Sweet Bordeaux is reaching out to a new, less formal, drinker and showing off its multiple expressions. Nick meets the winemakers that can pair the wine with more than just pudding.
‘It’s corked!’ says Monsieur Labergere, director of Château Rayne Vigneau pulling a sour face.
He flips out the contents of his glass and it falls like rain down through the leaves of the tree and onto the ground. ‘Pas de probleme,’ is Au Fil du Ciron climber Vincent Galle’s response as he swings off in search of a fresh bottle.
The recoil of his move makes the suspended platform we’re sitting around pirouette wildly and we hang on tight hoping our harness ropes hold. It’s about a hundred feet straight down and we don’t to end our wine tasting by getting out of our tree the wrong way.
It’s not normal of course to have a wine tasting at the top of an ancient pine, having first climbed hand over hand up a rope to get there, but for Château Rayne Vignaud a sweet wine maker here in south west France, doing things differently is the new sweet Bordeaux way. Continue reading
The bids are coming in thick and fast and the French auctioneer is sweeping his fringe out of his eyes with one hand and waving his gavel about with the other as he struggles to keep up. A thousand euros bid soon becomes two thousand and then ‘best of order’ has to be asked for as it hits €3000 and the crowd gasps Gallicly in astonishment.
At €3200 the hammer finally comes down and Didier Vinazza, a man who rather resembles Father Dougal in a Gascon beret is surrounded by congratulations. He’s just sold a quarter barrel of his best Pacherenc for the equivalent of over €50 a bottle. More in fact, when you consider the American buyer now has to pay the commission, the bottling, labelling and the shipping costs on top. An expensive sixty bottles of wine but definitely worth it for such nectar and the money that’s been raised will be going to good works around the area. ‘I took a risk harvesting in late November but I knew my pebbly clay terroir would be good for the Petit Manseng grapes and they were exceptional,’ he says above the din. Continue reading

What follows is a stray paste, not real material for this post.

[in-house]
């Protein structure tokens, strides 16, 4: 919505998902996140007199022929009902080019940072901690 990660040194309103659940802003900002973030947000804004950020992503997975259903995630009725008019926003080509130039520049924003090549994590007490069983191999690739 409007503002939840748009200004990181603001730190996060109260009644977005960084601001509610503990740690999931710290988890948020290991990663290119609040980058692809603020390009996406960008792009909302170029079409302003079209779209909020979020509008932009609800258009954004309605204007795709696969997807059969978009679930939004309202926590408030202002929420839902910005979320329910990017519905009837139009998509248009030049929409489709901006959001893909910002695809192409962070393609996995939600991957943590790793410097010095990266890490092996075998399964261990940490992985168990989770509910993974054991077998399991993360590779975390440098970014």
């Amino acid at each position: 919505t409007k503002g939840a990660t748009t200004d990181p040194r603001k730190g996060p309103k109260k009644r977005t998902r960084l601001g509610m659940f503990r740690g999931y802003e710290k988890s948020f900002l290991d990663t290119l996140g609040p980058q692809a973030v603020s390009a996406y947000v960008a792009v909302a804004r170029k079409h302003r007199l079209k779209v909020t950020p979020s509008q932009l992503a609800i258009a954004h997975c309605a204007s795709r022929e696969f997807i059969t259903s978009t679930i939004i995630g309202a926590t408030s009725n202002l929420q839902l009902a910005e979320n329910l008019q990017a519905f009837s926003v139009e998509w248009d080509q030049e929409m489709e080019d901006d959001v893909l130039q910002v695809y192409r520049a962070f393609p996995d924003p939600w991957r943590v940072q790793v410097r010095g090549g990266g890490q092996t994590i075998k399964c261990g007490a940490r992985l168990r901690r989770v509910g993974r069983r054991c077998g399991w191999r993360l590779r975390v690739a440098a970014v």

The region’s wines are well known, the region less so. Nick Harman attends the yearly festival of art, culture food and wine in Minervois, Languedoc-Roussillon.
Red suitcases stand silently on stone islands by the banks of the River Cesse, one of the two rivers whose deep gorges have defended the picture-perfect village of Minerve through the ages. It’s been captured only once, in 1210, when Simon De Montfort’s army smashed the drinking well with massive stone catapults, the largest wryly named ‘bad neighbour’. Forced to choose death by dehydration or to surrender, the inhabitants chose the latter and 140 Cathar refugees, ‘the Perfects’ who refused to give up their faith, were then put to death on the Pope’s orders.
The suitcases symbolise flight and extermination and are just some of the otherwise cheerful installations created by local sculptors for Les Grands Chemins en Minervois, an annual festival in the region. Each chemin, or ‘path’, takes art, food or wine as its theme and guides the visitor through the richness of the area and of its artists, whether they work with a corkscrew, a paintbrush or a frying pan. Continue reading